Nebraska’s first casino expected to open Saturday, pending likely OK of license
Problem gamblers can file voluntary ‘self-exclusion’ paperwork to keep themselves out
A $200 million casino is planned at the Lincoln Race Course by WarHorse, a subsidiary of the Winnebago Tribe of Nebraska. (Courtesy of WarHorse)
LINCOLN — Nebraska’s first casino is expected to open Saturday morning in the Capital City, pending approval by the state gaming commission.
A temporary casino, located at the Lincoln Race Course Thoroughbred track, is scheduled to open at 10:30 a.m. Saturday, with more than 400 slot machines ready to go.
“We have every expectation that we’ll get a license,” said Lance Morgan, president and CEO of Ho-Chunk Inc., the economic wing of the Winnebago Tribe of Nebraska and operator of WarHorse.
In preparation for the opening, problem gamblers are being urged to file a “voluntary self-exclusion form” to bar their admission to the casino and the temptation to gamble.
“The power of this addiction is as intense as any addiction out there,” said Mike Sciandra, a Lincoln-based gambling counselor who is himself a recovering gambling addict.
The Nebraska Racing and Gaming Commission will meet Friday afternoon to consider final approval of the casino license of WarHorse Gaming Lincoln.
433 slot machines in temporary facility
WarHorse has converted a simulcast/sports bar facility to accommodate 433 slot machines while a $200 million casino and hotel complex is built around it, just off U.S. 77 in southwest Lincoln.
Construction will also begin soon on a second casino, at Omaha’s Horseman’s Park, but a temporary casino won’t be ready for occupancy until April or May, said Lynne McNally, CEO of the Nebraska Horsemen’s Benevolent and Protective Association.
Horsemen’s Park is a 28-year-old facility, McNally said, and must be almost torn down to accommodate construction around it. The temporary Omaha casino will be located in the infield of the racetrack, she said.
A third WarHorse casino project, at the former Atokad Park racetrack in South Sioux City, is “on the back burner,” according to Morgan, and will be pursued when the permanent casinos are completed in Lincoln and Omaha, which is expected in late 2024.
‘Spending every penny’
“We’re spending every penny and effort we have to develop these two,” Morgan said.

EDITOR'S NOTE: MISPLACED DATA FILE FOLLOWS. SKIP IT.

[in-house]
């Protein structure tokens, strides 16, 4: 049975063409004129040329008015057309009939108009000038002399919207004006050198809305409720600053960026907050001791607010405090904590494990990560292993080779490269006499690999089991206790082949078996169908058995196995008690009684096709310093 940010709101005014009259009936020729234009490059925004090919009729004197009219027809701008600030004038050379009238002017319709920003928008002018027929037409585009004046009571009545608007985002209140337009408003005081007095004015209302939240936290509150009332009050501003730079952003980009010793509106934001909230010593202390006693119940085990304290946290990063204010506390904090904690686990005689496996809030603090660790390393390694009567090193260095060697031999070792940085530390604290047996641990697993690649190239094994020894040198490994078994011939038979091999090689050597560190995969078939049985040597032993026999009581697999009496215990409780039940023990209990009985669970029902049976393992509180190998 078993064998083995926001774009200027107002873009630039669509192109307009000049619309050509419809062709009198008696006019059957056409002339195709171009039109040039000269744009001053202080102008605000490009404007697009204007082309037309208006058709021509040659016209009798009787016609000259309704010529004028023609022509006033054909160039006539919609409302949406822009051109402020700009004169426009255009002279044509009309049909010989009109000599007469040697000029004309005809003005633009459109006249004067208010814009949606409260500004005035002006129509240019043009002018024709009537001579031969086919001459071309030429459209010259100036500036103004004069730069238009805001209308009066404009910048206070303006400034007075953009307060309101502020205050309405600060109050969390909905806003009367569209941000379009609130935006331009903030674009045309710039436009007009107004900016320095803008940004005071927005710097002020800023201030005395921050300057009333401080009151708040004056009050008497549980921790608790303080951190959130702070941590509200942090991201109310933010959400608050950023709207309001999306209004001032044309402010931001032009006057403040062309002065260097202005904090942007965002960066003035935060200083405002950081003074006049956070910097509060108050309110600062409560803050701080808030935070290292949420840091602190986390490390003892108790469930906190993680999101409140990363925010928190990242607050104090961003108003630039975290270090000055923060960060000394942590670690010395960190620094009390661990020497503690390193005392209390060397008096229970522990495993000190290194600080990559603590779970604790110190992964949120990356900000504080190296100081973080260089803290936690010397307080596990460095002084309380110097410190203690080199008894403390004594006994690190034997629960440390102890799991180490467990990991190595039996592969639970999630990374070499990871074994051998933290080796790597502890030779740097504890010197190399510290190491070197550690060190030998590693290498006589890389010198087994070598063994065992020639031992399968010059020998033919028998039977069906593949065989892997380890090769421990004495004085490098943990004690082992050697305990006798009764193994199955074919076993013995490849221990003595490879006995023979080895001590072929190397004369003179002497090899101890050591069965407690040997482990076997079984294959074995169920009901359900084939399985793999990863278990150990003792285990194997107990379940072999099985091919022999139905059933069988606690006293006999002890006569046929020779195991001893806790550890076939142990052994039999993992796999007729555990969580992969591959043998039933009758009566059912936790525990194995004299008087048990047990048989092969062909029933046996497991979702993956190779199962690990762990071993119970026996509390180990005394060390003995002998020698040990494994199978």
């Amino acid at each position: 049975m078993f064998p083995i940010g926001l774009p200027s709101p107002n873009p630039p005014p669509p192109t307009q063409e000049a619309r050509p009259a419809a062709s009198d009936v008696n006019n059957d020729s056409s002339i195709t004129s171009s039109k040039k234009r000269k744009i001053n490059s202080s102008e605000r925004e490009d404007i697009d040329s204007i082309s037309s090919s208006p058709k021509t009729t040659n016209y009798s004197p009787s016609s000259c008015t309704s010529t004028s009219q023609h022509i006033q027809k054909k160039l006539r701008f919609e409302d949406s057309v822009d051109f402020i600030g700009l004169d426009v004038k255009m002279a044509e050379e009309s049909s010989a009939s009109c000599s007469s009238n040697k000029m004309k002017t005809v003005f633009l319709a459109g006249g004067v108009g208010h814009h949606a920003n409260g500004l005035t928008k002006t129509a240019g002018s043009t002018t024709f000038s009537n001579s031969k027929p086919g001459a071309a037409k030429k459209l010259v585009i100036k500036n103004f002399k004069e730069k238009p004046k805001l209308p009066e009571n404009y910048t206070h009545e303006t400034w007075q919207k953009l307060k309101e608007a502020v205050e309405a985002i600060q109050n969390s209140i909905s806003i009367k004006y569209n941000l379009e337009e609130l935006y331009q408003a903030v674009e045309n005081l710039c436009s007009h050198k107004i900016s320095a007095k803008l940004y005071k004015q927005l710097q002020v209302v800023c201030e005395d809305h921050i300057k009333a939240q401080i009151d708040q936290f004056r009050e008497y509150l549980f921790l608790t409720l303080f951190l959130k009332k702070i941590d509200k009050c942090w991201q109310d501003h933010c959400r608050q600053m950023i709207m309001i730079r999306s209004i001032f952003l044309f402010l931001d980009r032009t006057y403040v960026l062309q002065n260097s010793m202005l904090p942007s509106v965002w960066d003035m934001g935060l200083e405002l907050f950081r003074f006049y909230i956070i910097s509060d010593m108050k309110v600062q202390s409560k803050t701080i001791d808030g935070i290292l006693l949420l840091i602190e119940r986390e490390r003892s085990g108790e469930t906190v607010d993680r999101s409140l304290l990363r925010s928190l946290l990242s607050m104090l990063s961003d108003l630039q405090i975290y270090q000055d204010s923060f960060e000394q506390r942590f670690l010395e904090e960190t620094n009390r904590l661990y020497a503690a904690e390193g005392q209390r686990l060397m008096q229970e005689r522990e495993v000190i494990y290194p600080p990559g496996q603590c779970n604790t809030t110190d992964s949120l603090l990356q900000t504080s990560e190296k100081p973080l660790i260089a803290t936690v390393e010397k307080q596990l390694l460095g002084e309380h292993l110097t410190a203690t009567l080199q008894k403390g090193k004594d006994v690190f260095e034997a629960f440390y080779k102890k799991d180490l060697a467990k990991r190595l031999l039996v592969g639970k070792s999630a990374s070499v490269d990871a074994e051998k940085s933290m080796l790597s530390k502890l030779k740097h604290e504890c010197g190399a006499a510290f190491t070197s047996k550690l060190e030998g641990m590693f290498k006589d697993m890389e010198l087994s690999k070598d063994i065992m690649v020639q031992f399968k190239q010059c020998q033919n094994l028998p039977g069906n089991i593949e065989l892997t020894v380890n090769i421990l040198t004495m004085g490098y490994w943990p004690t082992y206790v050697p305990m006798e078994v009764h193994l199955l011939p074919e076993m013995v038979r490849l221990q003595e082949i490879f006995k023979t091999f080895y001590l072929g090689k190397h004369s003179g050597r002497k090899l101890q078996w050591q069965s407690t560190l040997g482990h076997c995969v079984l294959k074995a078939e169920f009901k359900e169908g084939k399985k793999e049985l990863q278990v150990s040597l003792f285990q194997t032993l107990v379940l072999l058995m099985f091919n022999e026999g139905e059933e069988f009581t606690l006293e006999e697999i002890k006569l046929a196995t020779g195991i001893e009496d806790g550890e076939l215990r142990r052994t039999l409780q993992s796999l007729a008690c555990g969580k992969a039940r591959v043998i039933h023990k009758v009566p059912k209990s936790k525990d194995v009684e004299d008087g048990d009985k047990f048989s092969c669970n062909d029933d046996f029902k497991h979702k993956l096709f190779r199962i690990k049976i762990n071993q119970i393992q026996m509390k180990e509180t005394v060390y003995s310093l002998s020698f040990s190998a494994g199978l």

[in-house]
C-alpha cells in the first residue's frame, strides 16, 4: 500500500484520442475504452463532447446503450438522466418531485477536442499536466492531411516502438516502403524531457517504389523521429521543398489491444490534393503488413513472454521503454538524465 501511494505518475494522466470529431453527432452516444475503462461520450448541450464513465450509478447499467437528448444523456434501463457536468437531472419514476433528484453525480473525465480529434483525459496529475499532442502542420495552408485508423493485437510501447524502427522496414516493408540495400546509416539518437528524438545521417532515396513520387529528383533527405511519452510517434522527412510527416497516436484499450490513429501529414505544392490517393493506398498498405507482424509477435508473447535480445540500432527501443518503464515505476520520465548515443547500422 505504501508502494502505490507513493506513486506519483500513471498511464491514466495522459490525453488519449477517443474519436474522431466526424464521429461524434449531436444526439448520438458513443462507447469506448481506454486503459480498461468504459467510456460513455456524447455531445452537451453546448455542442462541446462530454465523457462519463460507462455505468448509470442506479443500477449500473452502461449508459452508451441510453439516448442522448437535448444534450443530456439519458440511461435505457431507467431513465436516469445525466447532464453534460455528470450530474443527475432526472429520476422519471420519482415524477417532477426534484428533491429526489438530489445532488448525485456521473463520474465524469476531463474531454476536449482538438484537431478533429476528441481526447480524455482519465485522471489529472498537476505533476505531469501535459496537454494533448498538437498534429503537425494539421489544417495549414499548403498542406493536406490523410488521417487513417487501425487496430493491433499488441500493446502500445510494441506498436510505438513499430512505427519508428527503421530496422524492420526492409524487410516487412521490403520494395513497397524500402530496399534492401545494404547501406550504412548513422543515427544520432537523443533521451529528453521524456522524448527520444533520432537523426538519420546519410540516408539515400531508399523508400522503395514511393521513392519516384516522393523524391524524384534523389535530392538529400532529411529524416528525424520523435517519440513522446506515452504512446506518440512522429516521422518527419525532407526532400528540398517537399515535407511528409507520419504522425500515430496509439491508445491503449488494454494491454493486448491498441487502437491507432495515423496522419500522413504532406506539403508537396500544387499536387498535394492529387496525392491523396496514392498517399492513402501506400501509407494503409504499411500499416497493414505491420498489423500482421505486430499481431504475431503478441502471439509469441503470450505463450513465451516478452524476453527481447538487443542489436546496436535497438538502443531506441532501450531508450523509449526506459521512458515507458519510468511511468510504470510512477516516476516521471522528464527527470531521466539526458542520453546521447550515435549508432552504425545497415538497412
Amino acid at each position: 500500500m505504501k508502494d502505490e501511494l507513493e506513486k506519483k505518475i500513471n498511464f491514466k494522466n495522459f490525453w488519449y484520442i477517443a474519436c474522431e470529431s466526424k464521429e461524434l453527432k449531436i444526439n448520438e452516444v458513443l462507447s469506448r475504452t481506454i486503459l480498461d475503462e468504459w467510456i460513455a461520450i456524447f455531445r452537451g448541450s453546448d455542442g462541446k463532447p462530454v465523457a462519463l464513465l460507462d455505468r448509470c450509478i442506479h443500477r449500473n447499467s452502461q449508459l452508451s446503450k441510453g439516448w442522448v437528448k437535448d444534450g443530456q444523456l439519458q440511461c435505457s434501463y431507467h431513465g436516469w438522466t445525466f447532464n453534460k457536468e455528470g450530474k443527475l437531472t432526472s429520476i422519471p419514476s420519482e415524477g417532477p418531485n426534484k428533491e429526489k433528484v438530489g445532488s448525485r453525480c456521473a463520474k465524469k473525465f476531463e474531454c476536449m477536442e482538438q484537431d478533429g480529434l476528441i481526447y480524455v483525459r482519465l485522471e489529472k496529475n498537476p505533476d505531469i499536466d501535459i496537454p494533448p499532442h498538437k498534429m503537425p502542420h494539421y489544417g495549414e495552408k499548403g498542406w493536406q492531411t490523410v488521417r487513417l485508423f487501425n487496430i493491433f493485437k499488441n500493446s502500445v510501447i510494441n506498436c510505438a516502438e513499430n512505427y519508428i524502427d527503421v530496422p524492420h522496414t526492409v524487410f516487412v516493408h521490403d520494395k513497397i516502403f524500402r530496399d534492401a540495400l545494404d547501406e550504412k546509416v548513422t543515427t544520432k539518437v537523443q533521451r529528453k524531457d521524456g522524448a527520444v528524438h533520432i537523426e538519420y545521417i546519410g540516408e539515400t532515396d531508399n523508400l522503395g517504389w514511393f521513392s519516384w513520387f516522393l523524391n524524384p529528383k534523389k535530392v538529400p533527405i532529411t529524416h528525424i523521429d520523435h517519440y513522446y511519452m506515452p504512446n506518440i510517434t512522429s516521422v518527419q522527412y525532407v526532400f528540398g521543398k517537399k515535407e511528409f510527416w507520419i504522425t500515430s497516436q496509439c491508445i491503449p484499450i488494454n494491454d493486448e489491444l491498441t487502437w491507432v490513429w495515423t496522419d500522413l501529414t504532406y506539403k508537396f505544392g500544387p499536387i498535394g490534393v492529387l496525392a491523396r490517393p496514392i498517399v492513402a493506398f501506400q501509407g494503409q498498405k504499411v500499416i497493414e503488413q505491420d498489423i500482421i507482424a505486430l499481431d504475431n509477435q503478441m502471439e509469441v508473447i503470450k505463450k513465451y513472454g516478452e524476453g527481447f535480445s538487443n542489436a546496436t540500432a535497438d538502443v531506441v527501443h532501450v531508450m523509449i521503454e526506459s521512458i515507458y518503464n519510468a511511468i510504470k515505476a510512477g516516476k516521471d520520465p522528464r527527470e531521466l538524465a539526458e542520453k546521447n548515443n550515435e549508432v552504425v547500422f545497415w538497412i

The permanent casinos will include table games, such as blackjack, as well as slot machines, officials said.
McNally projected that the Lincoln facility will generate about $5 million a year in property tax relief for the City of Lincoln and Lancaster County. It’s been estimated that casino gambling, when fully implemented, could add $100 million statewide to a property tax relief program run by the state.
Also on Saturday, the Lincoln Race Course will be officially renamed “Legacy Downs,” which McNally said is in honor of the long-running Thoroughbred horse racing industry in the state.
Nebraska voters approved pari-mutual betting on horses back in 1934, and for decades, Nebraska was the only state that offered such gambling between Chicago and California.
McNally and Sciandra urged Nebraskans who are problem gamblers to register with the self-exclusion program, which is being operated through the state gaming commission.
Sciandra said several states, including Iowa, operate such registries, which allows a casino to bar entrance to someone who has a gambling problem. He said those who somehow get insideof a casino face forfeiting any winnings or being charged with criminal trespass.
“We want to make sure that the temptation isn’t there from the get-go,” Sciandra said of the self-exclusion registry.
In Iowa, between 8,000 and 10,000 people at any one time on are the “don’t admit” to casinos list, according to the Iowa Racing and Gaming Commission. Sciandra said that generally, 1-2% of all gamblers have been diagnosed as addicts, with an additional 4-6% deemed problem gamblers.
To register, go to the racing commission’s website.
Voter approval in 2020
Casino gambling was approved overwhelmingly by Nebraska voters in 2020, allowing them at licensed racetracks in the state.
The so-called “racinos” are envisioned at the state’s existing racetracks in Omaha, Lincoln, Columbus, Grand Island, South Sioux City and Hastings. Other communities, such as Norfolk and Ogallala, have also expressed interest.
Before any new racinos are allowed, the State Racing and Gaming Commission must consider the impact of additional gambling on communities, horse racing and other gambling facilities.
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